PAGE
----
Egyptian military threatens to intervene

Egyptian military threatens to intervene

Egypt’s military has given its president and his opponents a 48-hour “last chance” to reach an agreement to “meet the people’s demands” before it intervenes in the dispute.

It described the mass protests yesterday that brought out millions demanding president Mohammed Morsi’s removal as “glorious” and said protesters expressed their opinion “in peaceful and civilized manner”, and that “it is necessary that the people get a reply ... to their calls”.

The military underlined it will “not be a party in politics or rule”.

But it said it has a responsibility to act because Egypt’s national security is facing a “grave danger”, according to a statement read out on state television.

“The Armed Forces repeat its call for the people’s demands to be met and give everyone 48 hours as a last chance to shoulder the burden of a historic moment for a nation that will not forgive or tolerate any party that is lax in shouldering its responsibility,” it said.

It did not directly define “the people’s demands”, but said if they are not realised, the military is obliged to “announce a road-map for the future and the steps for overseeing its implementation, with participation of all patriotic and sincere parties and movements”.

It is the second ultimatum to be given to Mr Morsi and the opposition to reach an agreement.

Last Sunday, defence minister Abdel-Fattah el-Sissi gave the two sides a week to reach an agreement.

The organisers of yesteday’s protests also gave Mr Morsi a Tuesday 5pm deadline to step down or face an escalation of the campaign to force him out, including civil disobedience.

Earlier protesters ransacked the Cairo headquarters of Mr Morsi’s Muslim Brotherhood group.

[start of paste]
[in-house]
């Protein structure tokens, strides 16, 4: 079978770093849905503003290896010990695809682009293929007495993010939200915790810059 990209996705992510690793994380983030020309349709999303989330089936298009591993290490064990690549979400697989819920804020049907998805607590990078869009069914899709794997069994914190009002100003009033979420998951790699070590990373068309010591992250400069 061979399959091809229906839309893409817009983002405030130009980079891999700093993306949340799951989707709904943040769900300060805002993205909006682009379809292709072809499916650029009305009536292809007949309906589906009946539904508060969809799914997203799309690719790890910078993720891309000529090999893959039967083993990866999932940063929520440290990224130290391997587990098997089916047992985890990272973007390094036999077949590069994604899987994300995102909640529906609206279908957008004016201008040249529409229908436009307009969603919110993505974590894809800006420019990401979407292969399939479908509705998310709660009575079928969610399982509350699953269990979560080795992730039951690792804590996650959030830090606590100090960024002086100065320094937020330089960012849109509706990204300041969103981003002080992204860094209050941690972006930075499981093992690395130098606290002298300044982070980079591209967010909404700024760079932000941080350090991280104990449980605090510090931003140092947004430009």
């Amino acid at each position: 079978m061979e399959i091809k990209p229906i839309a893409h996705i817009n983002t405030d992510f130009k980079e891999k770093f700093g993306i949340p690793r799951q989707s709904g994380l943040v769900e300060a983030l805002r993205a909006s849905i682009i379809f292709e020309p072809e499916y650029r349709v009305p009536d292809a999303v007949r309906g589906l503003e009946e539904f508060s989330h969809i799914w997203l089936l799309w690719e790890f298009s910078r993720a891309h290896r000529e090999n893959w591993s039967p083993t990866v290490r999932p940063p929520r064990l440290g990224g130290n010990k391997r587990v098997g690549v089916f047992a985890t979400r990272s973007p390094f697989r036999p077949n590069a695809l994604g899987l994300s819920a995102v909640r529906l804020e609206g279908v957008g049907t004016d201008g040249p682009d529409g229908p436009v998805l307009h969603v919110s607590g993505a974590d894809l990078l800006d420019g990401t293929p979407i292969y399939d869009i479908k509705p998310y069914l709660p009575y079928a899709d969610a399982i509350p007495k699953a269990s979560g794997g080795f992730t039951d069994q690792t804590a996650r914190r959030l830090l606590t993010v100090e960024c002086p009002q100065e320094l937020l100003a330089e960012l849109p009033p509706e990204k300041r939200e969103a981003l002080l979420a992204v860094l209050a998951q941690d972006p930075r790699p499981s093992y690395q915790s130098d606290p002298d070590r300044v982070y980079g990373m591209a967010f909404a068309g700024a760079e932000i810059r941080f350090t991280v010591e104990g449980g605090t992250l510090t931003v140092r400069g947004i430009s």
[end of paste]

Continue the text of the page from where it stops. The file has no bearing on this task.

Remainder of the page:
After clashes raged overnight, protesters managed to breach the compound’s defences and storm the six-storey building, taking furniture, files, rugs, blankets, air conditioning units and portraits of Mr Morsi.

Smoke billowed out of the smashed windows of the fortified villa in the Muqatam district in eastern Cairo.

A fire was still raging on one floor hours after the building was stormed. One protester tore down the Muslim Brotherhood sign from the building’s front wall, while another hoisted Egypt’s red, black and white flag out an upper-story window and waved it in the air in triumph.

At least 16 people nationwide have been killed in violence related to the protests, eight of them at the Brotherhood’s headquarters.

Morsi critics view the Brotherhood headquarters as the seat of real power in Egypt, consistently claiming that the Islamist group’s spiritual leader, Mohammed Badie and his powerful deputy, Khairat el-Shater, were the ones actually calling the shots in the country, not the president.

The Brotherhood has in recent weeks fortified the building’s walls in anticipation of the massive opposition protests .

Meanwhile anti-Morsi protesters were gearing up for a second day of demonstrations.

Some protesters spent the night in dozens of tents pitched in the capital’s central Tahrir Square and in front of the president’s Ittihadiya Palace. They have vowed to stay there until Mr Morsi resigns.

The president’s supporters, meanwhile, continued their sit-in in front of a major mosque in another part of Cairo.

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